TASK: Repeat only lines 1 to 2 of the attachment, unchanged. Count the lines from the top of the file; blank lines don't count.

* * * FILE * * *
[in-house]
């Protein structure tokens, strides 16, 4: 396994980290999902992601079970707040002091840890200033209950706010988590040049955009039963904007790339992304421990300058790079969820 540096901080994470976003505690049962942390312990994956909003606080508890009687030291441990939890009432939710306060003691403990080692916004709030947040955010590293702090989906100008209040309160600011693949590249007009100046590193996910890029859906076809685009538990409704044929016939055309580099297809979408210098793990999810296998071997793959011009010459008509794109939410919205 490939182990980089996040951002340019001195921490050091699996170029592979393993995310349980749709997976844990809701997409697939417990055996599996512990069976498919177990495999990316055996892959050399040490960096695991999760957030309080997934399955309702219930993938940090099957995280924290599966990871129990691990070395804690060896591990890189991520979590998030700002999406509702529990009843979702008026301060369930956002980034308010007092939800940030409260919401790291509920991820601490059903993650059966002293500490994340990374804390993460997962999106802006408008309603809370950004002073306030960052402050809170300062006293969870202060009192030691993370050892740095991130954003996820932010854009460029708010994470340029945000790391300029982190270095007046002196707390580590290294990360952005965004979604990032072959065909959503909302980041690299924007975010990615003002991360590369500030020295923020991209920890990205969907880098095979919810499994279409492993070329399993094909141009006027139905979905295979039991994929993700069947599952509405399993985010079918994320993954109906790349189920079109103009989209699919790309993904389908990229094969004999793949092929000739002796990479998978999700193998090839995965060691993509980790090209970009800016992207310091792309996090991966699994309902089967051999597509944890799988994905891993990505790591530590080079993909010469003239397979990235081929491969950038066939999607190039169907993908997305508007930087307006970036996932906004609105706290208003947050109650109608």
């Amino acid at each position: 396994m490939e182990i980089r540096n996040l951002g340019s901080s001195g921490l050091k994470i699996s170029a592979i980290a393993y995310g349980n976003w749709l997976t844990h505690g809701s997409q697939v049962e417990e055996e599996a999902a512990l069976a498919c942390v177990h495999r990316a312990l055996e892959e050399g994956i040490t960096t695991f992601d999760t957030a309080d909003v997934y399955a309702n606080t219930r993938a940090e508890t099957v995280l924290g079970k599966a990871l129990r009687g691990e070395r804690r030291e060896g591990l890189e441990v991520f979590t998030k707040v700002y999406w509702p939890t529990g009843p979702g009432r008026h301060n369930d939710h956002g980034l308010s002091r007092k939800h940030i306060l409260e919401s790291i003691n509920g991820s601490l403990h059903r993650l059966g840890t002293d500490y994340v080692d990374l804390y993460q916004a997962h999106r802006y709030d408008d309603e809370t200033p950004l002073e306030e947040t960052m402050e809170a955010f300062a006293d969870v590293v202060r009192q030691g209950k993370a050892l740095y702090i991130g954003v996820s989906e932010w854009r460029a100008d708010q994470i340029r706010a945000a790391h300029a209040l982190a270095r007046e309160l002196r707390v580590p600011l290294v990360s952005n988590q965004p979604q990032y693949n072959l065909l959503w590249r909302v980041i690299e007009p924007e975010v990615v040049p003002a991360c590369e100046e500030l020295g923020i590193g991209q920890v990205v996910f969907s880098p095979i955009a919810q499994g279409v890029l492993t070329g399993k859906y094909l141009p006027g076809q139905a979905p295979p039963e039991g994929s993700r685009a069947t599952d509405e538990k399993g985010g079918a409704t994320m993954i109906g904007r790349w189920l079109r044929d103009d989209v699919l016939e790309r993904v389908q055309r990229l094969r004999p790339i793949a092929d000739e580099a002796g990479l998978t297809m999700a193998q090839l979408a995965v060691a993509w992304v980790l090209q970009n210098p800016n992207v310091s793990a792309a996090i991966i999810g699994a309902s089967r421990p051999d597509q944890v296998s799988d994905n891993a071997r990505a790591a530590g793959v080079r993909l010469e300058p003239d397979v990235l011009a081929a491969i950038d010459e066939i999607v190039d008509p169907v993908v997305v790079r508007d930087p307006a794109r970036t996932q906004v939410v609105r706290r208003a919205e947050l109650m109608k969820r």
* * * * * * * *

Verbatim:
[in-house]
């Protein structure tokens, strides 16, 4: 396994980290999902992601079970707040002091840890200033209950706010988590040049955009039963904007790339992304421990300058790079969820 540096901080994470976003505690049962942390312990994956909003606080508890009687030291441990939890009432939710306060003691403990080692916004709030947040955010590293702090989906100008209040309160600011693949590249007009100046590193996910890029859906076809685009538990409704044929016939055309580099297809979408210098793990999810296998071997793959011009010459008509794109939410919205 490939182990980089996040951002340019001195921490050091699996170029592979393993995310349980749709997976844990809701997409697939417990055996599996512990069976498919177990495999990316055996892959050399040490960096695991999760957030309080997934399955309702219930993938940090099957995280924290599966990871129990691990070395804690060896591990890189991520979590998030700002999406509702529990009843979702008026301060369930956002980034308010007092939800940030409260919401790291509920991820601490059903993650059966002293500490994340990374804390993460997962999106802006408008309603809370950004002073306030960052402050809170300062006293969870202060009192030691993370050892740095991130954003996820932010854009460029708010994470340029945000790391300029982190270095007046002196707390580590290294990360952005965004979604990032072959065909959503909302980041690299924007975010990615003002991360590369500030020295923020991209920890990205969907880098095979919810499994279409492993070329399993094909141009006027139905979905295979039991994929993700069947599952509405399993985010079918994320993954109906790349189920079109103009989209699919790309993904389908990229094969004999793949092929000739002796990479998978999700193998090839995965060691993509980790090209970009800016992207310091792309996090991966699994309902089967051999597509944890799988994905891993990505790591530590080079993909010469003239397979990235081929491969950038066939999607190039169907993908997305508007930087307006970036996932906004609105706290208003947050109650109608």